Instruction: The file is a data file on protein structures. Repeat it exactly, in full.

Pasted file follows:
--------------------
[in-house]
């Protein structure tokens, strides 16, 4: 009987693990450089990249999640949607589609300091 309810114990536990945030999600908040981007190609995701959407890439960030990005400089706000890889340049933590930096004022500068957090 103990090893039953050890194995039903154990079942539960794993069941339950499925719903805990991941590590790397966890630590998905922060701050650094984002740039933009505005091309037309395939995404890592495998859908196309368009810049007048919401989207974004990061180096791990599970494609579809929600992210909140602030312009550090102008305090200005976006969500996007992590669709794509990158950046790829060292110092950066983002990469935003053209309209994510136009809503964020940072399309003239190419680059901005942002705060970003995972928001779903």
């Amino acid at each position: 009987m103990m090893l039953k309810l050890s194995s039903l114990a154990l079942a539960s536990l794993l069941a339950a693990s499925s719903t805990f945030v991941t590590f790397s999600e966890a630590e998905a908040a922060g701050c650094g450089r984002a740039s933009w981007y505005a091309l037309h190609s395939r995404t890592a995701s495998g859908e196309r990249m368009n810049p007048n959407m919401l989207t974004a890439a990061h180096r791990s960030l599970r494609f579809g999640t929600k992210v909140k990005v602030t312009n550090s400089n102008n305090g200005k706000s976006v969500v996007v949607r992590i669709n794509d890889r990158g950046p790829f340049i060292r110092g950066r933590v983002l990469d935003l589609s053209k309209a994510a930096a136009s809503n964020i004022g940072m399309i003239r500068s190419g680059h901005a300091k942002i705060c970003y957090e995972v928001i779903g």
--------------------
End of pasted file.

[in-house]
């Protein structure tokens, strides 16, 4: 009987693990450089990249999640949607589609300091 309810114990536990945030999600908040981007190609995701959407890439960030990005400089706000890889340049933590930096004022500068957090 103990090893039953050890194995039903154990079942539960794993069941339950499925719903805990991941590590790397966890630590998905922060701050650094984002740039933009505005091309037309395939995404890592495998859908196309368009810049007048919401989207974004990061180096791990599970494609579809929600992210909140602030312009550090102008305090200005976006969500996007992590669709794509990158950046790829060292110092950066983002990469935003053209309209994510136009809503964020940072399309003239190419680059901005942002705060970003995972928001779903």
């Amino acid at each position: 009987m103990m090893l039953k309810l050890s194995s039903l114990a154990l079942a539960s536990l794993l069941a339950a693990s499925s719903t805990f945030v991941t590590f790397s999600e966890a630590e998905a908040a922060g701050c650094g450089r984002a740039s933009w981007y505005a091309l037309h190609s395939r995404t890592a995701s495998g859908e196309r990249m368009n810049p007048n959407m919401l989207t974004a890439a990061h180096r791990s960030l599970r494609f579809g999640t929600k992210v909140k990005v602030t312009n550090s400089n102008n305090g200005k706000s976006v969500v996007v949607r992590i669709n794509d890889r990158g950046p790829f340049i060292r110092g950066r933590v983002l990469d935003l589609s053209k309209a994510a930096a136009s809503n964020i004022g940072m399309i003239r500068s190419g680059h901005a300091k942002i705060c970003y957090e995972v928001i779903g």